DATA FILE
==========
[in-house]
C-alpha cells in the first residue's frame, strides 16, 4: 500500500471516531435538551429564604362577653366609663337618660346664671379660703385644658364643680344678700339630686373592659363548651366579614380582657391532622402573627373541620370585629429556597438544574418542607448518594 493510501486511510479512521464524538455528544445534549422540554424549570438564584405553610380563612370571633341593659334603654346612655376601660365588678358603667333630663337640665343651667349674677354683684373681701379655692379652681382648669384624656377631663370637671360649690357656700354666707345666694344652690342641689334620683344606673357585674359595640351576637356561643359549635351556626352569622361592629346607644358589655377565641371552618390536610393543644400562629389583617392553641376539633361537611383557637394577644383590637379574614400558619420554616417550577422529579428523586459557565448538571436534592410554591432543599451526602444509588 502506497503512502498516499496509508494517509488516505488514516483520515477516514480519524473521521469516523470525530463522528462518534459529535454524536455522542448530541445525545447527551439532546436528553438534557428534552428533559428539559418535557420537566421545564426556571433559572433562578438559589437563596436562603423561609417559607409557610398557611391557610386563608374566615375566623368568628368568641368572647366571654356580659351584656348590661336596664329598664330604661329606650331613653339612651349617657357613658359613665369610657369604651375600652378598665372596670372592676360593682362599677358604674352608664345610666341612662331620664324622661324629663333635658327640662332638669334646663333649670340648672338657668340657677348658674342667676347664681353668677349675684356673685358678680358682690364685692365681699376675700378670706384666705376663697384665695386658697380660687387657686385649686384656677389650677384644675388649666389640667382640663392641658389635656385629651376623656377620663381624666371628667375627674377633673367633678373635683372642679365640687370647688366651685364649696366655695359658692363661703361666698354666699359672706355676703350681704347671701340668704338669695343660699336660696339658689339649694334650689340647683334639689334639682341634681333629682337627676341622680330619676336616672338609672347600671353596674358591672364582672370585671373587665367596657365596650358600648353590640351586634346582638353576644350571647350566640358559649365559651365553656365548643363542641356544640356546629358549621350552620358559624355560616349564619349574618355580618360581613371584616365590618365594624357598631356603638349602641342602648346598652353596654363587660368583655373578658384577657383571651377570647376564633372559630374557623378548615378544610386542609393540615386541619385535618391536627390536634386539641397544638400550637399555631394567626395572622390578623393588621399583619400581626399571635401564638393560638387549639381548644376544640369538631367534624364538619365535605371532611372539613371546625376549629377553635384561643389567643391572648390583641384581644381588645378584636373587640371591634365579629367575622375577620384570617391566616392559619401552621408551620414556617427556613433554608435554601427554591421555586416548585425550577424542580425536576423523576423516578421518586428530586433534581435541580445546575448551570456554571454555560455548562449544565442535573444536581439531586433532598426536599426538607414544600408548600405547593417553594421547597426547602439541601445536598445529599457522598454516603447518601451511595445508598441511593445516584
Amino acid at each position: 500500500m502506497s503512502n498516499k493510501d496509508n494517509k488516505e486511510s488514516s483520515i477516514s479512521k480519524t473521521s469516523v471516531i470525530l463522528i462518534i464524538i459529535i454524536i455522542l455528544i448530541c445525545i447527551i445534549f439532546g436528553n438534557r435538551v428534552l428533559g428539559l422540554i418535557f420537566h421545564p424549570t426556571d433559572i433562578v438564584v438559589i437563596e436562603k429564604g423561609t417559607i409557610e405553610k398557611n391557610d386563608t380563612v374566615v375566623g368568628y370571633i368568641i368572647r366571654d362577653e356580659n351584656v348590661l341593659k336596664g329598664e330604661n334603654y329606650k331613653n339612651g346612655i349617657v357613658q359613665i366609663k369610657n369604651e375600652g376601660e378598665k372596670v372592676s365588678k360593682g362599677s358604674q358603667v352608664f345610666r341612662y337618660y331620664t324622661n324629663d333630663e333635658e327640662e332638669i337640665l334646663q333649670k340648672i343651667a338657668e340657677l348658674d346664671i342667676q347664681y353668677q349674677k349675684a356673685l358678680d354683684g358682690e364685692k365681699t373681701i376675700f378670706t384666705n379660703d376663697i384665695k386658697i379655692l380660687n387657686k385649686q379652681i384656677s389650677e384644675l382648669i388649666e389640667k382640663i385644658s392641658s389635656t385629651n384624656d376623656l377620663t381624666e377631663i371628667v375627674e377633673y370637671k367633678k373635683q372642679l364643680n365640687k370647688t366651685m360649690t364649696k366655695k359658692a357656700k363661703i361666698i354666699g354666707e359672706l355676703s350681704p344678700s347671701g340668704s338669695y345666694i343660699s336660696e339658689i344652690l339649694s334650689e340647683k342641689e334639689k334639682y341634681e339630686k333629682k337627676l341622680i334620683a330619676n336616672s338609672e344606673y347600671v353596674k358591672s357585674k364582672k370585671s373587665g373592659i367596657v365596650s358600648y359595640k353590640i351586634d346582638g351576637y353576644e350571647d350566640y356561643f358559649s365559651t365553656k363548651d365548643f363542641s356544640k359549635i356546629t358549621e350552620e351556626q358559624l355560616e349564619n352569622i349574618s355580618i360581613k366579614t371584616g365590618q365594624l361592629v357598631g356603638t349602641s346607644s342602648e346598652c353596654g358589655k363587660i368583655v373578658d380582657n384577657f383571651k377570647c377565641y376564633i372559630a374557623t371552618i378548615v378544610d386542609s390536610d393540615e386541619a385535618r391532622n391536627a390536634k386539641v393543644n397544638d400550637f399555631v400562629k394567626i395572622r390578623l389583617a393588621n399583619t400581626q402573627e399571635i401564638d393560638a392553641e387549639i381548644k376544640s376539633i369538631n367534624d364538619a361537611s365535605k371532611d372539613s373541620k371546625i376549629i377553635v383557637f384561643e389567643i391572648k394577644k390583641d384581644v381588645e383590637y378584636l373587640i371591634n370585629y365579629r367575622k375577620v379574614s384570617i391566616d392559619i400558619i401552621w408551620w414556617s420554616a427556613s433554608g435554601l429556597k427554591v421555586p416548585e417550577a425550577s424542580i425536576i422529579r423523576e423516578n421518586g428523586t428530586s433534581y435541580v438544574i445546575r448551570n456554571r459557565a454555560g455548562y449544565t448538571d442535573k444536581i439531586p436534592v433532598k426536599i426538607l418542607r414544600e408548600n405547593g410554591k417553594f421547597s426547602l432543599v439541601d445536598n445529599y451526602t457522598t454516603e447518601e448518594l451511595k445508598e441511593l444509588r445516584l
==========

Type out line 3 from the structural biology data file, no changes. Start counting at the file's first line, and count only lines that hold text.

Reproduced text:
Amino acid at each position: 500500500m502506497s503512502n498516499k493510501d496509508n494517509k488516505e486511510s488514516s483520515i477516514s479512521k480519524t473521521s469516523v471516531i470525530l463522528i462518534i464524538i459529535i454524536i455522542l455528544i448530541c445525545i447527551i445534549f439532546g436528553n438534557r435538551v428534552l428533559g428539559l422540554i418535557f420537566h421545564p424549570t426556571d433559572i433562578v438564584v438559589i437563596e436562603k429564604g423561609t417559607i409557610e405553610k398557611n391557610d386563608t380563612v374566615v375566623g368568628y370571633i368568641i368572647r366571654d362577653e356580659n351584656v348590661l341593659k336596664g329598664e330604661n334603654y329606650k331613653n339612651g346612655i349617657v357613658q359613665i366609663k369610657n369604651e375600652g376601660e378598665k372596670v372592676s365588678k360593682g362599677s358604674q358603667v352608664f345610666r341612662y337618660y331620664t324622661n324629663d333630663e333635658e327640662e332638669i337640665l334646663q333649670k340648672i343651667a338657668e340657677l348658674d346664671i342667676q347664681y353668677q349674677k349675684a356673685l358678680d354683684g358682690e364685692k365681699t373681701i376675700f378670706t384666705n379660703d376663697i384665695k386658697i379655692l380660687n387657686k385649686q379652681i384656677s389650677e384644675l382648669i388649666e389640667k382640663i385644658s392641658s389635656t385629651n384624656d376623656l377620663t381624666e377631663i371628667v375627674e377633673y370637671k367633678k373635683q372642679l364643680n365640687k370647688t366651685m360649690t364649696k366655695k359658692a357656700k363661703i361666698i354666699g354666707e359672706l355676703s350681704p344678700s347671701g340668704s338669695y345666694i343660699s336660696e339658689i344652690l339649694s334650689e340647683k342641689e334639689k334639682y341634681e339630686k333629682k337627676l341622680i334620683a330619676n336616672s338609672e344606673y347600671v353596674k358591672s357585674k364582672k370585671s373587665g373592659i367596657v365596650s358600648y359595640k353590640i351586634d346582638g351576637y353576644e350571647d350566640y356561643f358559649s365559651t365553656k363548651d365548643f363542641s356544640k359549635i356546629t358549621e350552620e351556626q358559624l355560616e349564619n352569622i349574618s355580618i360581613k366579614t371584616g365590618q365594624l361592629v357598631g356603638t349602641s346607644s342602648e346598652c353596654g358589655k363587660i368583655v373578658d380582657n384577657f383571651k377570647c377565641y376564633i372559630a374557623t371552618i378548615v378544610d386542609s390536610d393540615e386541619a385535618r391532622n391536627a390536634k386539641v393543644n397544638d400550637f399555631v400562629k394567626i395572622r390578623l389583617a393588621n399583619t400581626q402573627e399571635i401564638d393560638a392553641e387549639i381548644k376544640s376539633i369538631n367534624d364538619a361537611s365535605k371532611d372539613s373541620k371546625i376549629i377553635v383557637f384561643e389567643i391572648k394577644k390583641d384581644v381588645e383590637y378584636l373587640i371591634n370585629y365579629r367575622k375577620v379574614s384570617i391566616d392559619i400558619i401552621w408551620w414556617s420554616a427556613s433554608g435554601l429556597k427554591v421555586p416548585e417550577a425550577s424542580i425536576i422529579r423523576e423516578n421518586g428523586t428530586s433534581y435541580v438544574i445546575r448551570n456554571r459557565a454555560g455548562y449544565t448538571d442535573k444536581i439531586p436534592v433532598k426536599i426538607l418542607r414544600e408548600n405547593g410554591k417553594f421547597s426547602l432543599v439541601d445536598n445529599y451526602t457522598t454516603e447518601e448518594l451511595k445508598e441511593l444509588r445516584l